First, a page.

Every year on the Sunday after Easter we read the Gospel account of “Doubting” Thomas. And every year I can’t help but think that Thomas gets a bad rap. After all, what did Thomas do that was so different from what the other Apostles did? Yes, Thomas refused to believe the others when they told him that Jesus had appeared to them in the locked upper room. And yes, Thomas told the others tht he wouldn’t believe until he touched the wounds in Jesus’ hands and side. But Thomas’ unbelief was not very different than the unbelief of the others.
The Gospel accounts of the Resurrection vary but they all, to one extent or another, show that even the closest followers of Jesus, those He had confided in most intimately, failed to accept the Risen Lord until He showed Himself to them. Even Mary Magdalene, who encountered Jesus near the tomb, failed to recognize Him. When she asked Jesus – who she thought was gardener – where the body of Jesus had been taken she was thinking in terms of Him being dead and not resurrected. It wasn’t until Jesus spoke to her that she recognized Him. While Thomas’ demand to put his hand in Jesus’ side may have been a bit more extreme, his failure to believe that Jesus was risen from the dead wasn’t much different than that of the other Apostles and Disciples. The Gospels demonstrate that Thomas was fairly quick to make somewhat cynical comments – see John 11:16 and John 14:6.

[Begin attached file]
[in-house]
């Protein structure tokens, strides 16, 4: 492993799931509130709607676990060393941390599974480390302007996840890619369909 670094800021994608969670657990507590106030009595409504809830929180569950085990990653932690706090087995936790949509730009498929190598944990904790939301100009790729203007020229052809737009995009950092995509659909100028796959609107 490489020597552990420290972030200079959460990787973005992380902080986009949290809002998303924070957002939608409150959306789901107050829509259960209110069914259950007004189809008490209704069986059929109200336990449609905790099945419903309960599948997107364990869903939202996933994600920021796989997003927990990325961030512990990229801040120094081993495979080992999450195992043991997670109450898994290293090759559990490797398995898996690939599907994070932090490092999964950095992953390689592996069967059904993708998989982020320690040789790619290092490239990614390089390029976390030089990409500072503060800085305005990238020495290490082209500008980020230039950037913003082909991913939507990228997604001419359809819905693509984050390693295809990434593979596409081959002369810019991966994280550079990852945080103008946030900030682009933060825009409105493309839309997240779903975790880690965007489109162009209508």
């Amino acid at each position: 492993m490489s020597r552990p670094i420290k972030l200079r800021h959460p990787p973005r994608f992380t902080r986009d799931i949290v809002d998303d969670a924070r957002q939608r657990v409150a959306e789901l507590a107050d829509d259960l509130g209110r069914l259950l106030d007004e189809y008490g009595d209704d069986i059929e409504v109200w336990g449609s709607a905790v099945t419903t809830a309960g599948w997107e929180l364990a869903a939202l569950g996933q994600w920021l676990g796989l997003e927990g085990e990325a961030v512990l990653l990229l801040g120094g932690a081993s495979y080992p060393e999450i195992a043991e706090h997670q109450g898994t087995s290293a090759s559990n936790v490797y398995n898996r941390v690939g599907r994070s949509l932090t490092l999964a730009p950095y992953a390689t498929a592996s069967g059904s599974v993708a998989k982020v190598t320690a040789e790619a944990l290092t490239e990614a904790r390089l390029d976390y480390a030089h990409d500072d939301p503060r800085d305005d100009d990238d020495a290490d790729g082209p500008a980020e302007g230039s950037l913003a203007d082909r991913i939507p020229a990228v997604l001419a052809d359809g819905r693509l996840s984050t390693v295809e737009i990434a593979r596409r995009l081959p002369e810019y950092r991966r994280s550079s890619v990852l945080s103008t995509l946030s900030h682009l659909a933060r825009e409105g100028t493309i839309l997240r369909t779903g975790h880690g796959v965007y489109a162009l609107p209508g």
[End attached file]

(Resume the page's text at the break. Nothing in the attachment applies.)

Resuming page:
His failure to accept that Jesus was risen from the dead was not inconsistent with how the others also responded. And it wasn’t all that different frrom how many of us who claim to be followers of Jesus Christ respond today. If we believe that Jesus Christ is the Incarnate Word of God, if we believe Jesus Christ died on the cross and rose from the dead, if we believe that Jesus Christ is truly present in the Eucharist under the form of bread and wine, then how can we justify our unbelief in anything that the Catholic Church teaches to be true? Thomas may not have believed that Jesus was alive until he saw – and touched – for himself. Yet once he believed, Thomas went out and proclaimed the Good News to the world and, tradition tells us, he was martyred for his belief in Christ. If we can’t bring ourselves to stand up for human rights, to work for justice and care for the neediest in society even if this means disagreeing with whoever sits in the White House or espousing beliefs that are contrary to whatever political party controls Congress then we have no room to judge the Apostle Thomas. Our faith in Jesus Christ requires – no, demands – that we follow His commands. If we don’t then we will find ourselves in the position of hearing Jesus say to us what He said the the Apostles after calming the storm at sea: “Oh ye of little faith.”